“Data lakehousing” is all about good housekeeping your data. There is, of course, room for ungoverned data which are in a quarantine area but if you want to make use of the structured and especially the semi structured and unstructured data you’d better govern the influx of data before your data lake becomes a swamp producing no value whatsoever.
Three data flavours need three different treatments
Structured data are relatively easy to manage: profile the data, look for referential integrity failures, outliers, free text that may need categorising etc… In short: harmonise the data with the target model which can be one or more unrelated tables or a set of data marts to produce meaningful analytical data.
Semi structured data demand a data pipeline that can combine the structured aspects of clickstream or log files analysis with the less structured parts like search terms. It also takes care of matching IP addresses with geolocation data since ISPs sometimes sell blocks of IP ranges to colleagues abroad.
Unstructured data like text files from social media, e-mails, blogposts, document and the likes need more complex treatment. It’s all about finding structure in these data. Preparing these data for text mining means a lot of disambiguation process steps to get from text input to meaning output:
- Tokenization of the input is the process of splitting a text object into smaller chunks known as tokens. These tokens can be single words or word combinations, characters, numbers, symbols, or n-grams.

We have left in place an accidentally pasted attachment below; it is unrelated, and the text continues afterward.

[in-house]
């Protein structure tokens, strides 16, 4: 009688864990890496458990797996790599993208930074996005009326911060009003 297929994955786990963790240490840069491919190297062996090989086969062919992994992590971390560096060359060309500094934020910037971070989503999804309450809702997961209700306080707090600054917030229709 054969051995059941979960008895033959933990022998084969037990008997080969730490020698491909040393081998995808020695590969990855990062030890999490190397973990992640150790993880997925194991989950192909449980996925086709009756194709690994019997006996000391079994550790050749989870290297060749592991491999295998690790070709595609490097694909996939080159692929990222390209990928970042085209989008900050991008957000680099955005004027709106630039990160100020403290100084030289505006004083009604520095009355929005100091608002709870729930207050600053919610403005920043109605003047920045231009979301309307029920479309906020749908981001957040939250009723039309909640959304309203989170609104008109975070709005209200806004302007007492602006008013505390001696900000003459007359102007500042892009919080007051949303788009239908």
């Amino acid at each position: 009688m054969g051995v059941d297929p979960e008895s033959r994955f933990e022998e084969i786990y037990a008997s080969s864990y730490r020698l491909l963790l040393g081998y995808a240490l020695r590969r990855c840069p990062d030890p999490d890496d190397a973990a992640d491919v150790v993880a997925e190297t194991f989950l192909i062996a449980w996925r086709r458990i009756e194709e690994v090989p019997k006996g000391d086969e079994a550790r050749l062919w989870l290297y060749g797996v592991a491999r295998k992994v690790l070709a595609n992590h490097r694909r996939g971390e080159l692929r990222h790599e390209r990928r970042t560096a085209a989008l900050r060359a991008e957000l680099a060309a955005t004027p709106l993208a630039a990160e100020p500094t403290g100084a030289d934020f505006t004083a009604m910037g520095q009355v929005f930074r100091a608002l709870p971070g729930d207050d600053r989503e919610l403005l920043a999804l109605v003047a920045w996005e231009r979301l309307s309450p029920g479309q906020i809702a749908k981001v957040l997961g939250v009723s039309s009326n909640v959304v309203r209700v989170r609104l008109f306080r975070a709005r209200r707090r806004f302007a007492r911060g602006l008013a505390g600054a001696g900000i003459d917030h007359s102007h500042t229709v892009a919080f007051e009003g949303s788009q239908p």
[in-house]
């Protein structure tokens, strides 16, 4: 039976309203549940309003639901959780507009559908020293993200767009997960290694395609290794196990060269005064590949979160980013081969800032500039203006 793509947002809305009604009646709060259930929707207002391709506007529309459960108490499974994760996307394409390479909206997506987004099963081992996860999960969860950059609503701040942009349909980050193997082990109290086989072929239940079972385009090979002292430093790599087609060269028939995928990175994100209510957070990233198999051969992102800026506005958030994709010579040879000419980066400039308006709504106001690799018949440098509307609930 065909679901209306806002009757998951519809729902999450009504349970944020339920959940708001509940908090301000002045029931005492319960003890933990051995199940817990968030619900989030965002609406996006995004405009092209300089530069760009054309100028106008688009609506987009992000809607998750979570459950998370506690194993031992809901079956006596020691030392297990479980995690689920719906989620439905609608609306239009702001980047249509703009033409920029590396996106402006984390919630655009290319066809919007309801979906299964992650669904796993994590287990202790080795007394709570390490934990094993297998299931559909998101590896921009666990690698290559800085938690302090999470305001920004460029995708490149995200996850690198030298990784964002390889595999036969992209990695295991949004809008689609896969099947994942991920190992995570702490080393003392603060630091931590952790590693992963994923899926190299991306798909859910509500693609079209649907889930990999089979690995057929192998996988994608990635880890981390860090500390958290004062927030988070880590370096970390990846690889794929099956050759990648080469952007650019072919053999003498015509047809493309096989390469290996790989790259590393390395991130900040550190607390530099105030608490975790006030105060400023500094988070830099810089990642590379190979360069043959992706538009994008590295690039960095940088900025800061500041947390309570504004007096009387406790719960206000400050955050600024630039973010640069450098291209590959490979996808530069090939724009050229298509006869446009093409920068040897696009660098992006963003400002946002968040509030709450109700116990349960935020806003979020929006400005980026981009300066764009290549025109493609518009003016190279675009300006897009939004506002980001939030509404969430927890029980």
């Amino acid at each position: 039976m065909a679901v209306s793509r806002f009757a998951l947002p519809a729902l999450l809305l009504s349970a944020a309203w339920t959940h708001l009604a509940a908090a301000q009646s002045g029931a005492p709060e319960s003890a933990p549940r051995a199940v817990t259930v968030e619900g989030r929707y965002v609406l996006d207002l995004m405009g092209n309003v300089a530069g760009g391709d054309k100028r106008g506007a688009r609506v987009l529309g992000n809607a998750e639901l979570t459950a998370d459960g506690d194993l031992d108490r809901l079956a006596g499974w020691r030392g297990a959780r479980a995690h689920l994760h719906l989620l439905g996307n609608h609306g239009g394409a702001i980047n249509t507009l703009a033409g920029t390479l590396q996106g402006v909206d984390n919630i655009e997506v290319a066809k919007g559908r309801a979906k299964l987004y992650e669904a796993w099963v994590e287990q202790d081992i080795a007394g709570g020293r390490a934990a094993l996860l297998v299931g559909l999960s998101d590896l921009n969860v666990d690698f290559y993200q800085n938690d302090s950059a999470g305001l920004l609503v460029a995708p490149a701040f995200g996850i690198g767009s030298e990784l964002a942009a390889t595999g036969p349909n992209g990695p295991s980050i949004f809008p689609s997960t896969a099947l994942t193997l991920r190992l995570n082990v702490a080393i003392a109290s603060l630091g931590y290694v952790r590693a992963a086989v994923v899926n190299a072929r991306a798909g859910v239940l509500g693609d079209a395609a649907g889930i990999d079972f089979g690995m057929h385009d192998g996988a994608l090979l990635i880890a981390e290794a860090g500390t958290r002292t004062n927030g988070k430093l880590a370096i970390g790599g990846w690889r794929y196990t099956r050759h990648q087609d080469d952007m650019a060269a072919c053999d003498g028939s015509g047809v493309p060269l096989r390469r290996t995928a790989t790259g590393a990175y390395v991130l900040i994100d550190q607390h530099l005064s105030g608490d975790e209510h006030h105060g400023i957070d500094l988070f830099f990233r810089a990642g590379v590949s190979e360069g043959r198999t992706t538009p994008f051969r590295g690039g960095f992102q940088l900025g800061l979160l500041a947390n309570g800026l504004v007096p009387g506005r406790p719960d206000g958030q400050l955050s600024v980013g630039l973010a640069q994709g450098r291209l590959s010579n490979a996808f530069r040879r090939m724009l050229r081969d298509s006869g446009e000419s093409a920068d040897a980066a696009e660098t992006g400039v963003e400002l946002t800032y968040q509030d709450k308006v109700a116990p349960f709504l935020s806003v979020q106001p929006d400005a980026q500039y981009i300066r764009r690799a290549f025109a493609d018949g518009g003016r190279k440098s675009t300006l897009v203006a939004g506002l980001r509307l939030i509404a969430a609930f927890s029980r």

- Normalisation of the input: separating prefixes and/or suffixes from the morpheme to become the base form, e.g. unnatural -> nature
- Reduce certain word forms to their lemma, e.g. the infinitive of a conjugated verb
- Tag parts of speech with their grammatical function: verb, adjective,..
- Parse words as a function of their position and type
- Check for modality and negations: “could”, “should”, “must”, “maybe”, etc… express modality
- Disambiguate the sense of words: “very” can be both a positive and a negative term in combination with whatever follows
- Semantic role labelling: determine the function of the words in a sentence: is the subject an agent or the subject of an action in “I have been treated for hepatitis B”? What is the goal or the result of the action in “I sold the house to a real estate company”?
- Named entity recognition: categorising text into pre-defined categories like person names, organisation names, location names, time denominations, quantities, monetary values, titles, percentages,…
- Co-reference resolution: when two or more expressions in a sentence refer to the same object: “Bert bought the book from Alice but she warned him, he would soon get bored of the author’s style as it was a tedious way of writing.” In this sentence, “him” and “he” refer to “Bert”, “she” refers to “Alice” while “it” refers to “the author’s style”.
What architectural components support these treatments?
The first two data types can be handled with the classical Extract, Transform and Load or Extract, Load and Transform pipelines, in short: ETL or ELT. We refer to ample documentation about these processes in the footnote below.
But for processing unstructured data, you need to develop classifiers, thesauri and ontologies to represent your “knowledge inventory” as reference model for the text analytics. This takes up a lot of resources and careful analysis to make sure you come up with a complete, yet practical set of tools to support named entity recognition.
The conclusion is straightforward: the less structure predefined in your data, the more efforts in data governance are needed.
 Three reliable sources, each with their nuances and perspectives on ETL/ELT: